Facebook page creates sense of community among women on campus

Screenshot of WKU Soroity Swap Facebook group courtesy of Ellie Tolbert

Ellie Tolbert

Chances are, if you are a girl at WKU, you’ve at least heard of Sorority Swap.

For those who haven’t, WKU Sorority Swap is a Facebook page where women at WKU can buy and sell items, ask for suggestions on classes or local businesses, or find housing and roommates. The page was created on April 12, 2017 and now has over 5,700 members. Despite the name, women don’t need to be in a sorority to join the group.

Lydia Bowlds, founder of WKU Sorority Swap, wasn’t in a sorority during her time at WKU. She made the page with her freshman year roommate Savannah Allen. Since Bowlds wasn’t in a sorority, it was difficult to get the word out. Allen, who was a member of Alpha Gamma Delta, added her sorority sisters to the page, and it took off from there.

“Don’t let the name fool you, you don’t have to be sorority affiliated to be a member,” Bowlds said. “Anyone at WKU identifying as female in any way can join.”

She got the idea from a similar page in Lexington, where she’s from. In high school, she was a part of UK Sorority Swap. She said that page was frustrating because it was too big, making it unreliable and mismanaged.

“There were people on that page that never intended to go to UK,” Bowlds said. “There were men and high schoolers. I wanted this to be smaller, keeping it to just WKU students and not just random Bowling Green community members.”

She thinks the page has grown so much because it gives women a sense of community. There’s always an influx of members at the beginning of the fall semester because girls are joining sororities, and then slowly non-sorority girls will trickle in throughout the year.

Bowlds graduated in 2019 and is currently finishing the master’s program at WKU in organizational communication this May. She’s looking to move to Florida with her boyfriend and is no longer the admin for the page. She said when she made the Facebook page, she never thought it would one day exist without her.

“When I was 18, I didn’t think this would have a life outside of me,” Bowlds said. “When I look now, I’m not shocked.”

Eleri Dye is one of the current admins for the page. The page was passed down to Dye about a year and a half ago after Bowlds posted in the group she was looking for new people to take it over. Dye responded to the post, and after a short interview process, Bowlds thought she was a good fit. Dye is also not in a sorority so once she got the job, she brought along her friend Maddie Scott, who is a member of Chi Omega, to be co-admin.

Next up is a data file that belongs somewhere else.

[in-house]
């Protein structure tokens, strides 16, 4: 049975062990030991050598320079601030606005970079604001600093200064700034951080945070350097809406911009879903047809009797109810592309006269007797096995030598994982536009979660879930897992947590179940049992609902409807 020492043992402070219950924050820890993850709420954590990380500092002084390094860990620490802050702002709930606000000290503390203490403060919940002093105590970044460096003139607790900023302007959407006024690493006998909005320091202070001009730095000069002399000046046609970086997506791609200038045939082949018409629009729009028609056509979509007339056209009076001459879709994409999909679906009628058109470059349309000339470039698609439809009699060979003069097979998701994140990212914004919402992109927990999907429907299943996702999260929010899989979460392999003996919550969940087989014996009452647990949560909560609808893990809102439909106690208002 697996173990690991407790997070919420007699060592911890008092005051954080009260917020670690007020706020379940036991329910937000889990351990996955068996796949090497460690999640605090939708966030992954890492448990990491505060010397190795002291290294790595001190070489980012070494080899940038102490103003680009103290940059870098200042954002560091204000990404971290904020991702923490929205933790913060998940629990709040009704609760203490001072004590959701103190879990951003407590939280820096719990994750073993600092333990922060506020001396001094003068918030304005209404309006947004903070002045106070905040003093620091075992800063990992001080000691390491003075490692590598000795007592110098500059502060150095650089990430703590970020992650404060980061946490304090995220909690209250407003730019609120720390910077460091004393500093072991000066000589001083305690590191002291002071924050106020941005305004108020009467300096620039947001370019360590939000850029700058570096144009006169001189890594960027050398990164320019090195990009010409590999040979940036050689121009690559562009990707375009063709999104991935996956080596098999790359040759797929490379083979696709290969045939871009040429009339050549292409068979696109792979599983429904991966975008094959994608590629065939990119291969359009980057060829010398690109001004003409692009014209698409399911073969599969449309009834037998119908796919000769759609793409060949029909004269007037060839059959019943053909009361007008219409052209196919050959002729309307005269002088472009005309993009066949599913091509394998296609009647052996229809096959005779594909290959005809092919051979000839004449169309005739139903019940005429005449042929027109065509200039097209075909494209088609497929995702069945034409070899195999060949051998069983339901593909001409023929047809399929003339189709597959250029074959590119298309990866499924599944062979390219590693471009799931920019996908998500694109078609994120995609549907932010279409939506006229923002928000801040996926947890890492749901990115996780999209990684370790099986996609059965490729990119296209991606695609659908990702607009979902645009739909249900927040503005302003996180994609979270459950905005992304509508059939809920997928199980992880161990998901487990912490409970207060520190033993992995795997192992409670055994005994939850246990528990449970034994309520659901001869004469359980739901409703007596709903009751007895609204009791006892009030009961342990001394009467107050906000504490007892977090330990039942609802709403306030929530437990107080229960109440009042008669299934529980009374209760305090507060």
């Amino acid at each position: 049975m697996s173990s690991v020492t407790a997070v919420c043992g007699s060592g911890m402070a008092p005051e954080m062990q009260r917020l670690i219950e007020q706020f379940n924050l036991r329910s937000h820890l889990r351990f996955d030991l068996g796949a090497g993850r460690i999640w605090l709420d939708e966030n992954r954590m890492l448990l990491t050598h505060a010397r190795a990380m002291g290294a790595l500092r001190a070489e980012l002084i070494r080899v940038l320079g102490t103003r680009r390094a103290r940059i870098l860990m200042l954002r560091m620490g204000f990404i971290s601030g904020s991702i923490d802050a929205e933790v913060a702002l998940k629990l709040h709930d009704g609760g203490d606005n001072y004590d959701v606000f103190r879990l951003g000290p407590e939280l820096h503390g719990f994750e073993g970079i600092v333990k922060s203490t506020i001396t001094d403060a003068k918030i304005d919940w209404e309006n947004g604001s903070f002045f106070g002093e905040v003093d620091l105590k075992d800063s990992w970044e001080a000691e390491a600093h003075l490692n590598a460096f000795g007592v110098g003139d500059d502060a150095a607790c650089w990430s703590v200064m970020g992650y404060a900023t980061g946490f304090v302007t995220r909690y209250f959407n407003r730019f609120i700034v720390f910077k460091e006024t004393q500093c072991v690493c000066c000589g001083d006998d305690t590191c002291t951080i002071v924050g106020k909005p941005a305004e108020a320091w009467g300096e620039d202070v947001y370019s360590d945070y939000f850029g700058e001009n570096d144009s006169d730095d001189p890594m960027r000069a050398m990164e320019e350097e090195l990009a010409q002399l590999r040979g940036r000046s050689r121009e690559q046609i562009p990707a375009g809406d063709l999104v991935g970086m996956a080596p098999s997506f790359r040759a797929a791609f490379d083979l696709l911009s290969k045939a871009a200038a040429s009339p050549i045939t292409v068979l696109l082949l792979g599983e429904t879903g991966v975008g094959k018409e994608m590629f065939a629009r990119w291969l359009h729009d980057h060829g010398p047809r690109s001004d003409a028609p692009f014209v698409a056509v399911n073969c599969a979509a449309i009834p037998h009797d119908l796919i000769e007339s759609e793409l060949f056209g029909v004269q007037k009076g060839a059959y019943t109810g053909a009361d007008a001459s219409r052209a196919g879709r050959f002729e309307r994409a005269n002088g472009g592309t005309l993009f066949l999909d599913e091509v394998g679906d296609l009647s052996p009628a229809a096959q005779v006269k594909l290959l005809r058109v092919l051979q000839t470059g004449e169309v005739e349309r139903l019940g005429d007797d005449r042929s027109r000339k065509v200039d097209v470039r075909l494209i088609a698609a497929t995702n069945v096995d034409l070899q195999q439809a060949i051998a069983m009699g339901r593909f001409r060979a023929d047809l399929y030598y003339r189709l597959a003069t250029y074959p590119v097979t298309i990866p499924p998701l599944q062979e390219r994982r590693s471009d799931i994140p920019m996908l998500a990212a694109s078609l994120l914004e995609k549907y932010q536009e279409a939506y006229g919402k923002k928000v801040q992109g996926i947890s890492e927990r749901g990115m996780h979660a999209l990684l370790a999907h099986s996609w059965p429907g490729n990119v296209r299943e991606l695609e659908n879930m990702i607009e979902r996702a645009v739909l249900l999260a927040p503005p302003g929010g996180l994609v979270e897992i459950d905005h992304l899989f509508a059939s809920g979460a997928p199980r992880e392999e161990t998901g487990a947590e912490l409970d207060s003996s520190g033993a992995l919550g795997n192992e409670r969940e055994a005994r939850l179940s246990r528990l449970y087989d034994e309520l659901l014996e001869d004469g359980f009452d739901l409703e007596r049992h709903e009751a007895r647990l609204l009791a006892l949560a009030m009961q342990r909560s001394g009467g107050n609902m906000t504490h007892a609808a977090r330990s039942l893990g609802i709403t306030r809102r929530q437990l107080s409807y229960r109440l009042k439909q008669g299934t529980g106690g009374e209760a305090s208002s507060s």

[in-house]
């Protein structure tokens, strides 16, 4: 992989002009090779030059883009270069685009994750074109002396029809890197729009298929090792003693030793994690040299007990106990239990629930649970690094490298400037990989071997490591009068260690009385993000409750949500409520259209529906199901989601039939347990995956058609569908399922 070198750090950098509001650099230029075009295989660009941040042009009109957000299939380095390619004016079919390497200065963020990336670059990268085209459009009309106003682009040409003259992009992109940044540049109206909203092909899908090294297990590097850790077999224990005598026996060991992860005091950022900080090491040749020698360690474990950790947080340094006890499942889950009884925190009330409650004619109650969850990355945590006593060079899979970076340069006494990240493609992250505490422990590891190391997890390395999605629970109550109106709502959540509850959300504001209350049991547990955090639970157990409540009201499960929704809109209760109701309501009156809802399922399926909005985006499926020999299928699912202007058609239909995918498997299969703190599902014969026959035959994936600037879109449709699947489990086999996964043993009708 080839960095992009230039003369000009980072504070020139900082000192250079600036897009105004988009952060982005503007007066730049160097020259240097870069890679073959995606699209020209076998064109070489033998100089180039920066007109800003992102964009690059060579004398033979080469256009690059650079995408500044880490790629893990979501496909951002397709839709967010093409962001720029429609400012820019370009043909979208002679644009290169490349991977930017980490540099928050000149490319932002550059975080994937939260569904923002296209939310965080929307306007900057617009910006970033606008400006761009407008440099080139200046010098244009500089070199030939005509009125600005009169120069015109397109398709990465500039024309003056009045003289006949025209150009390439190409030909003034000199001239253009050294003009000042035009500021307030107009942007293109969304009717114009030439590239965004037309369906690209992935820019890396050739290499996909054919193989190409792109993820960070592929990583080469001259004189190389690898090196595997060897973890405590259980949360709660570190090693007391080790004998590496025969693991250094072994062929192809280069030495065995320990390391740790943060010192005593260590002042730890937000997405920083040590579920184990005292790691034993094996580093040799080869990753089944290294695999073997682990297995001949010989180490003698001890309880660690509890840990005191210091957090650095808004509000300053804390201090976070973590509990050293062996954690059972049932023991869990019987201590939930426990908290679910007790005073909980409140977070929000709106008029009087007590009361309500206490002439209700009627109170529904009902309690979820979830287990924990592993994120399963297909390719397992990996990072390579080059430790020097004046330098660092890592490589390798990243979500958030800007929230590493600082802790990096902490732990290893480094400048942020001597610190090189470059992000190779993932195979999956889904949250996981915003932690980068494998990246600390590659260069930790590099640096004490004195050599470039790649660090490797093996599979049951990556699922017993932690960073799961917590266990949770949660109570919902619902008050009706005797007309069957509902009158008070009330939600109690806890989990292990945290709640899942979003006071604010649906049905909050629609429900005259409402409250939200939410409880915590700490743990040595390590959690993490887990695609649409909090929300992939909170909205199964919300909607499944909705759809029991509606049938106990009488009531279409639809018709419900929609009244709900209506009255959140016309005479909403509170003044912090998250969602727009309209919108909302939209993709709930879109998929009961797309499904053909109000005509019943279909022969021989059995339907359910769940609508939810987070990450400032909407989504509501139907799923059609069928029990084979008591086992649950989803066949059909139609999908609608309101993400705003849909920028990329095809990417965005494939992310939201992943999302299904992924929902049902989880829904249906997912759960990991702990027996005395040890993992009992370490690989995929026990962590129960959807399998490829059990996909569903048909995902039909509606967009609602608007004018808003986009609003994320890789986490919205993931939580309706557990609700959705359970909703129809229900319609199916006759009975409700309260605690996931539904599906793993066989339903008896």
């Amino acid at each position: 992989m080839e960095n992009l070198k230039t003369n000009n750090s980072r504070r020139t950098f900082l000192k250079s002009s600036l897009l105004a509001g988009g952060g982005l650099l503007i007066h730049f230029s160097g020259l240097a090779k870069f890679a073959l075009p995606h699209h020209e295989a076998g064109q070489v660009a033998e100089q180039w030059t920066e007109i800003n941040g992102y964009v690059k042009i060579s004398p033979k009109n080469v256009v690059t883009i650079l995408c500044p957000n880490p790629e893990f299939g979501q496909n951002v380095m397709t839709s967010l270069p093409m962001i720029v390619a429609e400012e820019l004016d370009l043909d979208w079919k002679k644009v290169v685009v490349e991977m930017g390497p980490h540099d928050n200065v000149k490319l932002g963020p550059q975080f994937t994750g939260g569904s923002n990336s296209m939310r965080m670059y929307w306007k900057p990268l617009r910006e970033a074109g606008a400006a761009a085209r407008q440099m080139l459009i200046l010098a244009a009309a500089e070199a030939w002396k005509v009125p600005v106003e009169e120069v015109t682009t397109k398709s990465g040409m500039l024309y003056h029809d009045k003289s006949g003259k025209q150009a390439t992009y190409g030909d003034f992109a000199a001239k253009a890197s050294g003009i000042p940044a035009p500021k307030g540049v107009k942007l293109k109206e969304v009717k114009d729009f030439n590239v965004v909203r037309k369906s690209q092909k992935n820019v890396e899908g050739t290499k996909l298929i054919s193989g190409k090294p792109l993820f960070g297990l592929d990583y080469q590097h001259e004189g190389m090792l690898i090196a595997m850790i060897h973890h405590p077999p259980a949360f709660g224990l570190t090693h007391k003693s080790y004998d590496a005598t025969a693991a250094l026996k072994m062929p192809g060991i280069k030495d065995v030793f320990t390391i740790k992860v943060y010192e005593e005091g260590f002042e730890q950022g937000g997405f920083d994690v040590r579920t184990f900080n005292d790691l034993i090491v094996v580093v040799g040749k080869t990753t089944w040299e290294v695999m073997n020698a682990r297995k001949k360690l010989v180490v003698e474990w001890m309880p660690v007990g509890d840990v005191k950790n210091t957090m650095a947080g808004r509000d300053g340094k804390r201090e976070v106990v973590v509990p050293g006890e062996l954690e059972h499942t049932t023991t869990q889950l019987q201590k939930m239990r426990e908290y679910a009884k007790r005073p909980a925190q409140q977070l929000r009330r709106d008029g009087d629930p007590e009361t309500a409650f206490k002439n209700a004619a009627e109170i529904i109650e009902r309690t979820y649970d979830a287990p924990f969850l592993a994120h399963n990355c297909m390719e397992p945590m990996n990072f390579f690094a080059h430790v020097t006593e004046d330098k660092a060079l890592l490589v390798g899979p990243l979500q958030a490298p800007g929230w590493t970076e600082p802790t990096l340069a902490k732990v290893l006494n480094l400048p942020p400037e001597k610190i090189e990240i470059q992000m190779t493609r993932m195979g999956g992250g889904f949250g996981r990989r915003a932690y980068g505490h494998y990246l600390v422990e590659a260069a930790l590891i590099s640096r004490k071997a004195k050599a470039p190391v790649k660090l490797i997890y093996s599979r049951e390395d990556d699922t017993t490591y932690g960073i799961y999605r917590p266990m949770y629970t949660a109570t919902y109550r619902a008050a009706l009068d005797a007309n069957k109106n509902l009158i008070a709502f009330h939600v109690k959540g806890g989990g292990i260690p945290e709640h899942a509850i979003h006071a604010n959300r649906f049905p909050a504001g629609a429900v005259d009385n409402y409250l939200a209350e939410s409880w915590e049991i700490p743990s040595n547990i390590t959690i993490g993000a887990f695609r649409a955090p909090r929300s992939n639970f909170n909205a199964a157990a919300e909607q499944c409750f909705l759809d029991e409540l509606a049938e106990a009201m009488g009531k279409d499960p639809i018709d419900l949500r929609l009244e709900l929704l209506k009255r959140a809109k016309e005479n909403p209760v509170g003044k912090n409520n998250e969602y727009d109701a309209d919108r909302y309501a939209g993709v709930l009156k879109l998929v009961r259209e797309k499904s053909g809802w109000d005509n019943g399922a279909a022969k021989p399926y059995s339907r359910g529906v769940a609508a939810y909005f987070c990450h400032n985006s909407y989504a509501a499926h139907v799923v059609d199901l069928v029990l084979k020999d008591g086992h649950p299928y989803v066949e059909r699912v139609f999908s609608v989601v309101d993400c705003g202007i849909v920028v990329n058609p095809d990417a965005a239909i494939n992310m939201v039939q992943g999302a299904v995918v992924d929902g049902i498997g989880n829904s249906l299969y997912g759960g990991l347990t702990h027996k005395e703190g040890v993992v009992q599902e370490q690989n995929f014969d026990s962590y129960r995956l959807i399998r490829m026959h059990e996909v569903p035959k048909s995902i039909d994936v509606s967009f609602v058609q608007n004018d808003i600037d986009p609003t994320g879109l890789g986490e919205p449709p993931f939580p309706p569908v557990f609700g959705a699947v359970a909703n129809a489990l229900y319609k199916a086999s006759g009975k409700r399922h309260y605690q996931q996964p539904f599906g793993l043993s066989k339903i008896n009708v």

Dye said managing the page isn’t a huge time commitment. Her main job is taking care of requests to join and if someone reports a post.

The page is private, so you must request to join. You can be invited by someone already in the group, but the admins must still accept or deny the invitation. When Bowlds started the page, members in the group could add other members, but Dye changed that setting because she realized boys were getting in.

“It was set to anyone in the group could accept invitations, but we changed it to just us,” Dye said. “It is just a girl’s group. Sometimes people may post personal information on there.”

Dye said she is constantly declining requests to join. When a person requests to join, they are asked two questions: do you go to Western, and do you live in Bowling Green during the school year. If you’re a female who answers yes to both of those, you will likely be accepted to join the page.

She and Scott are also responsible for handling posts that get reported or break the community guidelines of the page.

“If someone reports something, I get a notification,” Dye said. “I will message the person to see if they care to change their post, or I’ll just take it down.”

She said she is always taking down posts of people trying to sell fake IDs. Although the page isn’t actually WKU affiliated, she doesn’t want people selling anything illegal on a page with the school’s name.

Dye graduated WKU in December with a degree in healthcare administration and a certification in long-term care. She plans to pass down the page as well after this semester the same way Bowlds did.

Bowlds is happy Sorority Swap is a legacy she can leave with WKU. She said although she doesn’t get much recognition from it, she always enjoys the surprise people have when they learn she started it. She is still deciding whether to leave the page when she moves out of Bowling Green.

“I won’t need to be in Bowling Green for any reason, so I will probably eventually leave,” Bowlds said. “I wouldn’t mind to stay though because that’s my baby.”

Managing Editor Ellie Tolbert can be reached at [email protected] Follow her on Twitter @eleanortolbert4.